Constructed, circa 1880, Ahab Stemple Cabin was located on Rowels Run. Details regarding the cabin were given by Evangeline Stemple West, Ahab's daughter, who was born in the cabin. She was interviewed by Marvin and Peggy Stemple. In the mid-20th Century the home was moved a short distance to Hughes Fork on the Rufus and Georgia Stemple farm, and used as a barn for storing hay. Rufus was a grandson of Ahab Stemple.
In descriptions of the original cabin, it is stated that the interior walls were covered with boards and the downstairs room was wallpapered. Muslin covered the ceiling and there were lace curtains on the downstairs windows. The stairs to the second floor were located in the back corner and were narrow and steep at a 90 degree angle. The exterior wall on the front and chimney side of the building were covered with drop siding. Later on, a two story addition, back porch, kitchen, and pantry were built.
In 2006, the cabin was donated to the Historical Society by Georgia Stemple Weaver (Rufus' wife) and her daughter, Carolyn Stemple Kelly. The upper floor of the cabin was dismantled, each log was numbered, and it was moved to the Village on October 13, 2007 by May Moving Company. Reassembly was completed by mid-November. Creston Oil provided a boom truck and operators, and Roger Jarvis, Duane Poling, Tony Collins and John Vannoy worked to get the cabin under roof by winter. For the next several years, under the direction of Jim Bell and Roger Jarvis, work on the interior was a priority for the volunteers. Also, the original plank two-story addition was re-constructed, chinking began, and doors and windows were installed.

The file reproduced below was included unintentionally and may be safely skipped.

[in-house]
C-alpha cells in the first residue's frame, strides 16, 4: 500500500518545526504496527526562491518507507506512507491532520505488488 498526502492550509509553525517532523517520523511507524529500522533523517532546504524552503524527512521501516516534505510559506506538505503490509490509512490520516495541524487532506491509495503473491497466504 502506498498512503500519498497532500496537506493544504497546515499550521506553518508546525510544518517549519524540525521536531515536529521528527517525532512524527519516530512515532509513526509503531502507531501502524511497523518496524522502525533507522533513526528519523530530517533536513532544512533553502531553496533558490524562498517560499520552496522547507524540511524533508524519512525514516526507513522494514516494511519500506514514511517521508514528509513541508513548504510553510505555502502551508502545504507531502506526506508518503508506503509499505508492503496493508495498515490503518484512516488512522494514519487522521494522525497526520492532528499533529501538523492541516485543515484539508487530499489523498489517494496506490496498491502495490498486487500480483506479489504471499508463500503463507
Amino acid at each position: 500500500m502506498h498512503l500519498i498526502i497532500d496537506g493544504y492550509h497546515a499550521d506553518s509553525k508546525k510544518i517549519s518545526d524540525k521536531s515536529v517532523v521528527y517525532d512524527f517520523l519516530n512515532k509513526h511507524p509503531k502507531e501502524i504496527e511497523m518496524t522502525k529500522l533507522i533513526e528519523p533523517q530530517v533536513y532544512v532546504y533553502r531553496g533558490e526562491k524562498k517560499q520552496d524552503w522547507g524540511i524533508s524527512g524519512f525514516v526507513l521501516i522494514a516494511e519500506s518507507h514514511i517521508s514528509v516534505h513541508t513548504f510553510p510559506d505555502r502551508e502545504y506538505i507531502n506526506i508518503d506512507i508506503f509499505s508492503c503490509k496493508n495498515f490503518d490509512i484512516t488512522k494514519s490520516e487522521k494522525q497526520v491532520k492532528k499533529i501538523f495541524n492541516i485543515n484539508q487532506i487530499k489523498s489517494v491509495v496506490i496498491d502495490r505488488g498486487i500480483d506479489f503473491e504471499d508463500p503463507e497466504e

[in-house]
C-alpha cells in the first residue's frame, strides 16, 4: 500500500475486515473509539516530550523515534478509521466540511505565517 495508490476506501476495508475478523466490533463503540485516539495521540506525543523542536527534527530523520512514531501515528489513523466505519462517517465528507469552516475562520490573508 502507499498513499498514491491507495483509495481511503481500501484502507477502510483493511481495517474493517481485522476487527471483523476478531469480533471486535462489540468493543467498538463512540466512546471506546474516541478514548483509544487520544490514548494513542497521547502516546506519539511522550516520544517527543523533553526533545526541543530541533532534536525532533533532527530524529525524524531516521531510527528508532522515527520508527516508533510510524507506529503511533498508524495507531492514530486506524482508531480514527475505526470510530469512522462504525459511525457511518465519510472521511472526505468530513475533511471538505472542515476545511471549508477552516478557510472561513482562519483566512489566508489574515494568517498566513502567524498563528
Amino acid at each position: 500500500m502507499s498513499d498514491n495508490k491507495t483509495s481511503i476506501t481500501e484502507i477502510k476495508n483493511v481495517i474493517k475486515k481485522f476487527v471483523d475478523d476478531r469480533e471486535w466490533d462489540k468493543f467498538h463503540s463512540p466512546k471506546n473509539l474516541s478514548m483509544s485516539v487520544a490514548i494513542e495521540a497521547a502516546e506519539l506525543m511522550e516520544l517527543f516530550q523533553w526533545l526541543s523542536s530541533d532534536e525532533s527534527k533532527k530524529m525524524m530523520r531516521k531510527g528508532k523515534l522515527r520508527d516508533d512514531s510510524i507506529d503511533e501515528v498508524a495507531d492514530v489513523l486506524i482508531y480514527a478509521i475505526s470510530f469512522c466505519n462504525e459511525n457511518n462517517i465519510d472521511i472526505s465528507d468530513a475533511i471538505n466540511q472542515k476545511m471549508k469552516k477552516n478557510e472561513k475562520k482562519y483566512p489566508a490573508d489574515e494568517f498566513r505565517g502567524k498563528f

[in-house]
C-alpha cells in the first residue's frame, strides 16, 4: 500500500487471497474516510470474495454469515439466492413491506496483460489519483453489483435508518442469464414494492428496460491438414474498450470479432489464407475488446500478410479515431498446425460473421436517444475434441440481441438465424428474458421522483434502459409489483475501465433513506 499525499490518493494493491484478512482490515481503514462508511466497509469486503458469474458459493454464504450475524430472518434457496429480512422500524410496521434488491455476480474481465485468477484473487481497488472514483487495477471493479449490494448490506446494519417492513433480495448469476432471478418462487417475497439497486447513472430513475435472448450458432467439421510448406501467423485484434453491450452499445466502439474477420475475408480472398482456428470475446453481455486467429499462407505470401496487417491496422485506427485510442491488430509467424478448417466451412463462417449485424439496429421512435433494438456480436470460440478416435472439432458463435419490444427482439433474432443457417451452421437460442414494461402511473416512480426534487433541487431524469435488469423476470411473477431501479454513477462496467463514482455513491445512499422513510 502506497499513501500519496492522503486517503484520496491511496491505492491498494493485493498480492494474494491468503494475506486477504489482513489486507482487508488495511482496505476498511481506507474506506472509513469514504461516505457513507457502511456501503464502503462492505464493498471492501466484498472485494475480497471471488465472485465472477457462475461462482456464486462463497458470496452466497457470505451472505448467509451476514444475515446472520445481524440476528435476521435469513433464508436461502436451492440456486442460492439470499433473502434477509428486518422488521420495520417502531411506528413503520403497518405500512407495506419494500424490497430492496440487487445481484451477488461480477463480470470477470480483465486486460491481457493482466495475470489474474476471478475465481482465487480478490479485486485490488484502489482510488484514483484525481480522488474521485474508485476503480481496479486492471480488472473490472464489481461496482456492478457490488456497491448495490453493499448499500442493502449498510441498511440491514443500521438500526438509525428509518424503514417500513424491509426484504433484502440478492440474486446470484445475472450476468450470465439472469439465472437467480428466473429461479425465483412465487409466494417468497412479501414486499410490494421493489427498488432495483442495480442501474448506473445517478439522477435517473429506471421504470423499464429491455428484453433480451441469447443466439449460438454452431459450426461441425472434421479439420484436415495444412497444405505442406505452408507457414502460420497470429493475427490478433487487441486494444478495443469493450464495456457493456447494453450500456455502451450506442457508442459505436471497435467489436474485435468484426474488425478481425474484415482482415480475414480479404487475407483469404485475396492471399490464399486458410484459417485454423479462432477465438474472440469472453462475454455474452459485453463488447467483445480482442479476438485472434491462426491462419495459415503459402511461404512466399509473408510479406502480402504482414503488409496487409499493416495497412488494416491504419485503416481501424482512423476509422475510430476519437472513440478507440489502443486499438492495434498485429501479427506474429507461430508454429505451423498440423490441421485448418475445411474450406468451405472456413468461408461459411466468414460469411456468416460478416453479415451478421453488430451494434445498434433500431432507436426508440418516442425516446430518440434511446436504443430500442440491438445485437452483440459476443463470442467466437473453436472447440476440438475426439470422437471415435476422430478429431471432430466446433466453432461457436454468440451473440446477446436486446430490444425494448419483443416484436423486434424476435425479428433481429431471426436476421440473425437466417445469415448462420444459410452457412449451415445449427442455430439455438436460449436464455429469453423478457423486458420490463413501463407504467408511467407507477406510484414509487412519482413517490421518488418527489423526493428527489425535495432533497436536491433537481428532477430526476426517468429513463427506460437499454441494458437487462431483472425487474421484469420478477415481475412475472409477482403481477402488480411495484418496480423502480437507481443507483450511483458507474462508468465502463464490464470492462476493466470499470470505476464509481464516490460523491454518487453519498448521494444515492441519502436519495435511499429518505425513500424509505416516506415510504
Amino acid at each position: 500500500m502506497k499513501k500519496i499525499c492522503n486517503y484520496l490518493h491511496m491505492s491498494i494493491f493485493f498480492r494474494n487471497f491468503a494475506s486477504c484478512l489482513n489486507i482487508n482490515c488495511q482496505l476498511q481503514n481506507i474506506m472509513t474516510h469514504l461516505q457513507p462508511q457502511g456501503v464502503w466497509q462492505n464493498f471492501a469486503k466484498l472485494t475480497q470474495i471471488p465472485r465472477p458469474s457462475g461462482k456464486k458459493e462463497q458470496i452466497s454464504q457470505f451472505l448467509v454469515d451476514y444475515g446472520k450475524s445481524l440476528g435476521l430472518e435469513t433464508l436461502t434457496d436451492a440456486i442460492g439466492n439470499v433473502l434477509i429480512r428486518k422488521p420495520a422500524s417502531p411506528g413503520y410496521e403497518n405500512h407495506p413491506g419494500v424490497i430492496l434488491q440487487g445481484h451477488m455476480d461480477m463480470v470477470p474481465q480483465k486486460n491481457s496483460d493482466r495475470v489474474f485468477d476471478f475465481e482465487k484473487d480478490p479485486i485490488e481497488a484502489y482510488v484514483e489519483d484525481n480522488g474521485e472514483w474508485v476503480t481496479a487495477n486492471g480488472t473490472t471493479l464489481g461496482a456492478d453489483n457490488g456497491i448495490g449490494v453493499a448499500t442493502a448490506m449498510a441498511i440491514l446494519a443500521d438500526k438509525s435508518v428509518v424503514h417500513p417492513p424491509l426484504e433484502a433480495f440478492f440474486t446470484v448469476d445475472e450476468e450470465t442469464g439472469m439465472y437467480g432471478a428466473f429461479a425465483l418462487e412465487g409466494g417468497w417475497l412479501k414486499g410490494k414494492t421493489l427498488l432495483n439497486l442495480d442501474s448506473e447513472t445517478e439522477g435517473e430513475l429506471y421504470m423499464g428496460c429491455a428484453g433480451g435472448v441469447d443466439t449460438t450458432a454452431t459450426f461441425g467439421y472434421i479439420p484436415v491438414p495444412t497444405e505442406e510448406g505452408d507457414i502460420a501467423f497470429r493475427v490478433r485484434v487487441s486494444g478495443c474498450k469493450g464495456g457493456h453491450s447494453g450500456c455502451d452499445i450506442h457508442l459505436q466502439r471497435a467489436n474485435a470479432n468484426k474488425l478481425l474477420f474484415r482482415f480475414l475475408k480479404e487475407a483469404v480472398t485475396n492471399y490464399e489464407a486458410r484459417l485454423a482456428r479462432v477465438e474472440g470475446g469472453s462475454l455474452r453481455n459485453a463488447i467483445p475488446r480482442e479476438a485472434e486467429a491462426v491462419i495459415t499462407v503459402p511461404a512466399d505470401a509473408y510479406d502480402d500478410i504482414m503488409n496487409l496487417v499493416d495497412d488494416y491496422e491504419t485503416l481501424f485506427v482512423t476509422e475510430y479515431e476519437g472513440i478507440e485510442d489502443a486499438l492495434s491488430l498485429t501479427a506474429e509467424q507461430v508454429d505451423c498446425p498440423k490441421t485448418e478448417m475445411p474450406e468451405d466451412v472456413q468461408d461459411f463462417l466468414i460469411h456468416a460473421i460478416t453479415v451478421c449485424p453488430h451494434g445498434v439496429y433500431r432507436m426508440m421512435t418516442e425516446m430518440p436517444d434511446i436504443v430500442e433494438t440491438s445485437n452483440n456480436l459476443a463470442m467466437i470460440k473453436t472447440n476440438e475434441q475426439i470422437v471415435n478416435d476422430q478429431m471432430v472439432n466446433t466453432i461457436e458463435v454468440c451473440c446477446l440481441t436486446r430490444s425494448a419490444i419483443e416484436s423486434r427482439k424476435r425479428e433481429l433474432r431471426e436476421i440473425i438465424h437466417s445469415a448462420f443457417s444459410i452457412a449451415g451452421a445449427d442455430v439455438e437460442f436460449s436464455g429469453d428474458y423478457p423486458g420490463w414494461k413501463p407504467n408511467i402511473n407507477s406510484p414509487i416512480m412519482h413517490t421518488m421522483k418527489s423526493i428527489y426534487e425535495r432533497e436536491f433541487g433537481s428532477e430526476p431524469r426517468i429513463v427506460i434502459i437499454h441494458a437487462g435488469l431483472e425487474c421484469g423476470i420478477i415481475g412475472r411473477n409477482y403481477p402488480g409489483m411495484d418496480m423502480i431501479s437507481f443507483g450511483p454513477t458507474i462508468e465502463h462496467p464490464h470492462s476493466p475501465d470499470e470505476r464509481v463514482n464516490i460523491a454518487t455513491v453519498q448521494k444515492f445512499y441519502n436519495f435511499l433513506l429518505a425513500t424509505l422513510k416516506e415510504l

In 2014, the chimney was completed. Constructed by stonemason Peter Cobbett, it has a working fireplace with fieldstone on the outside and cut stone on the inside. The large cut stone above the mantel was part of the front step of the Pell house in Grantsville (now Stump Funeral Home). This stone, mantel, and wood framing were furnished by Jim Bell. The field stone and other cut stone was donated by Francis and David Cain. Grant Clark, blacksmith, fabricated the fireplace equipment. The andirons were provided by Anita Hartshorn Vannoy.